Now I revisited this hand at the end of the day and really wanted to know whether you should call or whether this ridiculous fold with 23-1 pot odds, leaving me with half a big blind, could actually be correct!

Unfortunately, ICM calculators like SNG Wiz aren’t capable of dealing with situations where you have already acted in the hand, such as here. In this situation, we need to do the ICM calculations longhand. Here it is also complicated some more by the fact we have two possibilities to consider: our probability of winning if we call (which we’ll label p) and the chance the Midstack busts if we fold and therefore we sneak into the cash (let’s call this one x).

For those of you who are not too bothered about the maths of poker, skip to the ending. To the rest that remain, let’s have a go at this problem.

So first off we are going to need an ICM calculator, such as can be found at Thankfully this does the really hard stuff, so we are left to concentrate on only the moderately hard. You stick the stack sizes and payouts into the calculator and it tells you each player’s equity, according to ICM. We can use this to figure out what our equity will be in various outcomes, and then construct an equation to compare.


If we fold, we are going to have 100 left after the hand. If the big stack wins, we’re in the cash! But if the midstack wins, with 100 left we are going to be f♠♦♥♣d.
The ICM calculator tells us that our equities in those two situations are:

EQ[we fold, bubble pops] = 35.33%

EQ[we fold and midstack wins] = 1.55%

1.55%. That’s what f♠♦♥♣d looks like.


Here we need to make an assumption to simplify things. We are going to assume that we know what their hands are in this situation and if we win the main pot (most likely by spiking a Ten) then the Big Stack will win the side pot, as it will mean that the Mid Stack failed to spike his Ace and so came third in the hand to my pair of Tens and the Big Stack’s 77. This will nearly always be the case, unless we get some funky board like A55 or TT55x or maybe AT2. These things are gonna happen, but very infrequently (like maybe 5% of the time), so let’s discount them. As for how this will bias our calculations, it will slightly overestimate our equity for calling and so we’ll end up with a slightly lower winning percentage we need to make the call.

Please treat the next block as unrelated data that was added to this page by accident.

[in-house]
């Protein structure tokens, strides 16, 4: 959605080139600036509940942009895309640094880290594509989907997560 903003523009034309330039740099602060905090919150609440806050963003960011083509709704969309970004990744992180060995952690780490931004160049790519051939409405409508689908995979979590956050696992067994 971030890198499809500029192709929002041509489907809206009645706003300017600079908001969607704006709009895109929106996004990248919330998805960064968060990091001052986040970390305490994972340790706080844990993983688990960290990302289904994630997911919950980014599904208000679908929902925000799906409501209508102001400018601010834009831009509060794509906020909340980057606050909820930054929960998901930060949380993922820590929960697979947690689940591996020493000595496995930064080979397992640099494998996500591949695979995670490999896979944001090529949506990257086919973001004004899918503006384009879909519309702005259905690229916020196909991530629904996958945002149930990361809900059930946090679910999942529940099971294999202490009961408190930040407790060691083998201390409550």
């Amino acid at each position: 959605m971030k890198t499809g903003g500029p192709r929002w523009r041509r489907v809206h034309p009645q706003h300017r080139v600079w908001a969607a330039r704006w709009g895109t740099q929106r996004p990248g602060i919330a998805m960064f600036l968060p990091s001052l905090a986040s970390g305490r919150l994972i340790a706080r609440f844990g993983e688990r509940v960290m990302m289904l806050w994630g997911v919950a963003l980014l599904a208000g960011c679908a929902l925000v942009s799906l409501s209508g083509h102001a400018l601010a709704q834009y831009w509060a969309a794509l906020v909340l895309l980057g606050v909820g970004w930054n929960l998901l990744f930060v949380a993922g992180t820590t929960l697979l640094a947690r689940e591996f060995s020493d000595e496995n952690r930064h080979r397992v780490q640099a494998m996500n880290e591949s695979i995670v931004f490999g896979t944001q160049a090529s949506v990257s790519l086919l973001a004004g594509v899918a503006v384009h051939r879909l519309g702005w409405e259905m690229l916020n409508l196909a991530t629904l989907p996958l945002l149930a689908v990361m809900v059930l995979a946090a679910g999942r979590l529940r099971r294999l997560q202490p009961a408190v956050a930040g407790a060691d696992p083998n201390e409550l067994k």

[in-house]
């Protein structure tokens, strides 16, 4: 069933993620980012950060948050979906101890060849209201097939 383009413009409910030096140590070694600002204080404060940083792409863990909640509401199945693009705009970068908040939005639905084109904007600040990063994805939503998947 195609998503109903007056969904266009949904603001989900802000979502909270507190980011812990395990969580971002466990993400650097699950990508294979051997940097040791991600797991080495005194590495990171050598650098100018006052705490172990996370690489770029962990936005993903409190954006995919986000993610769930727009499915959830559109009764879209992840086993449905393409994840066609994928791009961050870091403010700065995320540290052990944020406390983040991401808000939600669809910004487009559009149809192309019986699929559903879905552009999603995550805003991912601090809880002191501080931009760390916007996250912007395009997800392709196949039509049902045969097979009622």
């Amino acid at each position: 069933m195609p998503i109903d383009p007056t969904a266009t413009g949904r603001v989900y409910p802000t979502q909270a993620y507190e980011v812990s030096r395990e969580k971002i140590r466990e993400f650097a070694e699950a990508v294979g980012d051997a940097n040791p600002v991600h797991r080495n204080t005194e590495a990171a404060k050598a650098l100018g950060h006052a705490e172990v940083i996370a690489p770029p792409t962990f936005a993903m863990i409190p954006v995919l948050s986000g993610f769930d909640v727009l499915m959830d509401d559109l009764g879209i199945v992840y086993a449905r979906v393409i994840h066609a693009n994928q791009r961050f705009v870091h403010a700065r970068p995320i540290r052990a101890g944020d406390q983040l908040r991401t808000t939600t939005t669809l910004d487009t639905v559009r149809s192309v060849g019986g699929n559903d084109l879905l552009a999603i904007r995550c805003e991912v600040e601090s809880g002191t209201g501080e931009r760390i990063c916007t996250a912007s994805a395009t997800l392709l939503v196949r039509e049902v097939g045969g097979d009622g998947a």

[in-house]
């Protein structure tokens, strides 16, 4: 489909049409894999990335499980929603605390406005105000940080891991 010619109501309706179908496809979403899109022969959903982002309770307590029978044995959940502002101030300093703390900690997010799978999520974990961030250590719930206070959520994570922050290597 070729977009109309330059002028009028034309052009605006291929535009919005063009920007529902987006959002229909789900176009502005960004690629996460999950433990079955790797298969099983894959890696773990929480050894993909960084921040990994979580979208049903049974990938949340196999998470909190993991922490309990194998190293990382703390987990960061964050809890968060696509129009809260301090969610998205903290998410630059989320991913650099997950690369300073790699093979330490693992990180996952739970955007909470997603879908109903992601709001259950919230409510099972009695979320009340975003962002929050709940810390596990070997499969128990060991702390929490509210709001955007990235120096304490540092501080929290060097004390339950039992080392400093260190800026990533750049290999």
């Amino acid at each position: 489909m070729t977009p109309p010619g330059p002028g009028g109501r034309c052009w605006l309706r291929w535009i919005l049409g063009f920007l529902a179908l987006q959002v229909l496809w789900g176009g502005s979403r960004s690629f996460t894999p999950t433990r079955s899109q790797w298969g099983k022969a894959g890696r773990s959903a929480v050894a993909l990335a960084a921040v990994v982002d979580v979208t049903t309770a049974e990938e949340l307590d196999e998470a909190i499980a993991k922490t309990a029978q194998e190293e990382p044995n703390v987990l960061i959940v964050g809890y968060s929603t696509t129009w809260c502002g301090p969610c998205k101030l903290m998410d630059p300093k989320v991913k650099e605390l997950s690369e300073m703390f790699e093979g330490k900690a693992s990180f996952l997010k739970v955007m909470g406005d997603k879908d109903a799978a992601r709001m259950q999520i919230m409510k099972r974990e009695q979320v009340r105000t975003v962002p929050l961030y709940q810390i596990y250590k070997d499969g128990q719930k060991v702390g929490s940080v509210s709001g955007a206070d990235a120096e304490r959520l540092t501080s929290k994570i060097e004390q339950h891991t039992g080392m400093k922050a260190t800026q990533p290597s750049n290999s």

So either we triple up and end up heads-up with Big Stack or we bust and get nothing. The ICM calculator gives our equity in the first case as:

EQ[triple up, make the cash] = 44.00%

And it should be obvious that if we bust, our equity is zero.


To analyse whether calling is better than folding, we need to set the equities of the two against each other in an equation and then solve it. The probability we calculate will be the winning chance above which calling will be better than folding. But since we have both p (our chance of winning) and x (Big Stacks chance of winning when we fold) in this case, we cannot “solve” the equation. We will have to introduce some likely values for one to look at what that would make the other.

So setting EQ[FOLD] = EQ[Call] will mean the following equation:

EQ[FOLD + CASH]*x + EQ[FOLD + F♠♦♥♣D]*(1 - x) = EQ[CALL + WIN]*p + EQ[CALL + LOSE]* (1 - p)

Putting our numbers in:

35.33*x + 1.55*(1 - x) = 44*p + 0

33.78x + 1.55 = 44p

Now we have our equation, let’s put in a couple of values. First of all, the Big Stack here is likely to have a tighter range than the Mid Stack, and he’s a much less fishy player, so let’s assume he is a 2-1 favourite when we fold (that is, x = 0.67). In that case:

35.33*0.67 + 1.55 = 44p

25.22 = 44p

p = 0.5732 or a 57.32% chance of winning

Well look at that! If the Big Stack is a good favourite here, you need a 57% winning chance to call - and I’m pretty sure that’s impossible with T2o in a three-way pot. It’s not just a fold - it’s a huge fold. And remember, because of the bias introduced by our assumption, this number is an underestimate.

What about if the Big Stack is not such an extreme favourite? Let’s see what happens if the two of them are all-in for a coin flip (x = 0.50):

35.33*0.50 + 1.55 = 44p

19.22 = 44p

p = 0.4368 or a 43.68% chance of winning

So whilst that has made a big difference, again you’re never gonna be winning 44% of the time with T2o in a three-way all-in. Remember, with a random hand versus two other random hands you are 33%. Here you have a decidedly below-average hand against two clearly well-above-average hands. Still a huge fold.

In fact, against a range of the top 20%of hands for the Mid Stack and the top 15% for the Big Stack, your T2o has a 19.5% winning chance. With these ranges, when we fold the Big Stack has 54.9% equity in the pot. So looking for x = 0.549 and p = 0.195...

EQ[FOLD] = 20.10%

EQ[CALL] = 8.58%

Calling here would cost me 11.52% equity, equivalent in this $100 buy-in game to $64.45!